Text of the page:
NCERT Solutions for Class 10 Science Chapter 2 Acids Bases and Salts

NCERT Solutions for Class 10 Science Chapter 2 Acids Bases and Salts

NCERT Solutions for Class 10 Science Chapter 2 In Text Book Questions

Question 1.
You have been provided with three test tubes. One of them contains distilled water and the other two contain an acidic solution and a basic solution respectively. If you are given only red litmus paper, how will you identify the contents of each test tube ?
Answer:
Take a small volume of all the three liquids in three test tubes. Dip red litmus paper strips separately in all the three. The tube in which red litmus strip turns blue, contains basic solution. Now remove the blue litmus paper and dip it one of the remaining test tubes. If the colour of the blue litmus paper changes to red, the tube contains acidic solution. In case, it remains blue then the tube contains distilled water.

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Question 2.
Why should not curd and sour substances be kept in containers made up of brass or copper ?
Answer:
Both curd and sour substances contain some acids in them. They react with copper or brass vessels to form certain salts which are of poisonous nature. Therefore, it is not advisable to keep them in these containers.

Question 3.
Which gas is usually liberated when an acid reacts with a metal ? Illustrate with an example. How will you test the presence of this gas ?
Answer:
Metals are mostly reactive in nature. They react with dilute acids (HCl and H2SO4) to evolve hydrogen gas. For example,

NCERT Solutions for Class 10 Science Chapter 2 Acids Bases and Salts image - 2
The gas burns with a pop sound when a burning candle is brought near it.

Question 4.
A metallic compound ‘A’ reacts with dilute hydrochloric acid to produce effervescence. The gas evolved extinguishes a burning candle. Write a balanced chemical equation for the reaction if one of the compounds formed is calcium chloride.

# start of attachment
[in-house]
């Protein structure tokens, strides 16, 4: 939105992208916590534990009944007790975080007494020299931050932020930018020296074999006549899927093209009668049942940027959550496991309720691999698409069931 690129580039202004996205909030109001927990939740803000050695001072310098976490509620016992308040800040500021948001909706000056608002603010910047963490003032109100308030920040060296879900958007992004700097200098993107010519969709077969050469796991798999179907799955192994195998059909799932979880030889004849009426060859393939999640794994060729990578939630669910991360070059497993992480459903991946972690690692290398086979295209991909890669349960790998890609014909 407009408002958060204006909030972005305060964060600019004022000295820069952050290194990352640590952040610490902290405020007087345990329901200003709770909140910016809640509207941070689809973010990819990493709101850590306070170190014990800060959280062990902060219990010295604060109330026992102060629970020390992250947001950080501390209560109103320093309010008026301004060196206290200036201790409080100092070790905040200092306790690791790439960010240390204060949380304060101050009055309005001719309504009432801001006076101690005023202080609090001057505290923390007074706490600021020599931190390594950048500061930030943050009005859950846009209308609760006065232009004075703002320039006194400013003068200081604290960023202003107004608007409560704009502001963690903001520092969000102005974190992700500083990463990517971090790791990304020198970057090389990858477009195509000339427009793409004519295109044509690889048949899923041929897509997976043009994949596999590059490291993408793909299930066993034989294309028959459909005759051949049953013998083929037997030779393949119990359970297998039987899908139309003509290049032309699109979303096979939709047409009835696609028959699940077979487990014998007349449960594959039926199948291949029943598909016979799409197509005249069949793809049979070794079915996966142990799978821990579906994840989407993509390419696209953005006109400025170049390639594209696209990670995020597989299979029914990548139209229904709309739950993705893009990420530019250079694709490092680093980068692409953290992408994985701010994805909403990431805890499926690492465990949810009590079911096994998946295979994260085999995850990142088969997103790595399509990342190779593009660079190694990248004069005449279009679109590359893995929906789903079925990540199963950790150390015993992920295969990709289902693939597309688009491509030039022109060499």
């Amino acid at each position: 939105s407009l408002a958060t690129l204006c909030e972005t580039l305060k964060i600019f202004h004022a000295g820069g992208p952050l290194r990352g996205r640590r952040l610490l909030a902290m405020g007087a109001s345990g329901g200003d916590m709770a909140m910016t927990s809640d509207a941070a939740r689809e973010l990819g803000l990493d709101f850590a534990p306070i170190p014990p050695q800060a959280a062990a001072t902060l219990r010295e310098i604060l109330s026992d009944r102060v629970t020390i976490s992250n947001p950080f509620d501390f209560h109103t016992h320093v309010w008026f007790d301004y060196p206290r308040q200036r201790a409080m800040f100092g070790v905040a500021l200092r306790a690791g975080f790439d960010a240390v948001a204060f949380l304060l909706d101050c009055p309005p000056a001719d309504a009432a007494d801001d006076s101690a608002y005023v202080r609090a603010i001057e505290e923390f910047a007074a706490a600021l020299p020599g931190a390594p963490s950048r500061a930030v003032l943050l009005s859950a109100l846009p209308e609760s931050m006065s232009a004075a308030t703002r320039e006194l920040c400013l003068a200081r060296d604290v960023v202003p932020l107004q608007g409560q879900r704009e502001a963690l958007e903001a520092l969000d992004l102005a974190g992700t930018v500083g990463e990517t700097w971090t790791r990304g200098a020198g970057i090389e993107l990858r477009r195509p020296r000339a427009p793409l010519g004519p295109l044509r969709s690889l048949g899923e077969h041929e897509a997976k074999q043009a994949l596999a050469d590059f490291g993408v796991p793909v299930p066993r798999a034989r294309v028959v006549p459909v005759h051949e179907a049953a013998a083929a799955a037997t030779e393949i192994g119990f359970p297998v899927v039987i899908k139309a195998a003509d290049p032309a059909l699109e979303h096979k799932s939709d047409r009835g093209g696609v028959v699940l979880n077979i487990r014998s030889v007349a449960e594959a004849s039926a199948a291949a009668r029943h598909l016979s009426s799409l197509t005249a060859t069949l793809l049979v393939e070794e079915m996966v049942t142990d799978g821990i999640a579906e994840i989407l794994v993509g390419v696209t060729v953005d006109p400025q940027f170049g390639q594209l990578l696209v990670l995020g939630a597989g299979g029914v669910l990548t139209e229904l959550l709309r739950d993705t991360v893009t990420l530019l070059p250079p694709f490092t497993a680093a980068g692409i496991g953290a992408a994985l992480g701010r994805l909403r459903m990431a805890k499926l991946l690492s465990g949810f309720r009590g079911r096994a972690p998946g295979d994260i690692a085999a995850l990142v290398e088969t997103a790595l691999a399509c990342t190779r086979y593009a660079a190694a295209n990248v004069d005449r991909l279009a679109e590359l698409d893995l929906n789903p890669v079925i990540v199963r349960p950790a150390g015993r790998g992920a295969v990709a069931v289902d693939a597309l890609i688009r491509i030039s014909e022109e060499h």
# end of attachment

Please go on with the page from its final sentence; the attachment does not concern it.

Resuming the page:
Answer:
Since the gas is evolved with effervescence and extinguishes fire, it is expected to be CO2 gas. As calcium chloride is formed as one of the products, this means that the substance A’ can be calcium carbonate. It reacts with dilute hydrochloric acid as :
NCERT Solutions for Class 10 Science Chapter 2 Acids Bases and Salts image - 3

Question 5.
Aqueous solutions of HCl, HNO3 and H2SO4 etc. show acidic character while those of the compounds like ethyl alcohol (C2H5OH) and glucose (C6H12O6) fail to do so. Explain.
Answer:
All the acids that are listed, have replaceable hydrogen atoms which they release in aqueous solution as H+ ions. Therefore, they show acidic character. However, both ethyl alcohol (C2H5OH) and glucose (C6H12O6) do not have replaceable hydrogen atoms. They fail to evolve hydrogen gas and do not show any acidic character.

Question 6.
Why does aqueous solution of an acid (HA) conduct electricity ?
Answer:
Aqueous solution of an acid (HA) releases H+ ions or H3O+ ions and anions (A) in solution. Since ions are the carrier of charge, the aqueous solution of an acid conducts electricity.

Question 7.
Why does not dry HCl gas change the colour of the dry litmus paper ? (CBSE 2013)
Answer:
Dry HCl gas fails to release any H+ ions which means that it is not acidic. It fails to change the colour of the dry litmus paper which has also no moisture present.

Question 8.
While diluting an acid, why is it not recommended that acid should be added to water and not water to the acid ? (CBSE 2011)
Answer:
Acids particularly the mineral acids like H2SO4, HNO3 and HCl etc., have strong affinity for water. The dilution process is highly exothermic in nature. The heat evolved may crack or break the container and may also convert the acid into fog which is likely to pollute the atmosphere. In order to control the heat evolved, it is advisable to add acid drop by drop to water. In case water is added to acid, then the entire acid will get itself involved in the exothermic process. It may not be possible to control the heat evolved.

Question 9.
How is concentration of hydronium ions (H3O+) affected when solution of an acid is diluted with water ?
Answer:
An acid dissociates into hydronium ions (H3O+) and anions when dissolved in water. Upon dilution, the volume of the solution increases and the number of ions per unit volume decreases. Therefore, the concentration of H3O+ ions per unit volume decreases.

Question 10.
How is concentration of hydroxyl (OH) ions affected when excess of base is dissolved in solution of sodium hydroxide ?
Answer:
Sodium hydroxide (NaOH) is a strong base. It immediately dissociates in solution to give OH ions and cations. Upon dissolving more of base in the solution, the concentration of OH ions further increases.

Question 11.
You have two solutions A and B. The pH of solution A is 6 and that of solution B is 8. Which solution has more hydrogen ion concentration ? Which of these is acidic and which one is basic ?
Answer:
The pH of a solution is inversely proportional to the concentration of H+ ions in solution. Lesser the pH of the solution, more will be the H+ ion concentration. The solution A with pH 6 has more H+ ion concentration than the solution with pH equal to 8. The solution A is acidic because its pH is less than 7 and the solution B is basic because its pH is more than 7.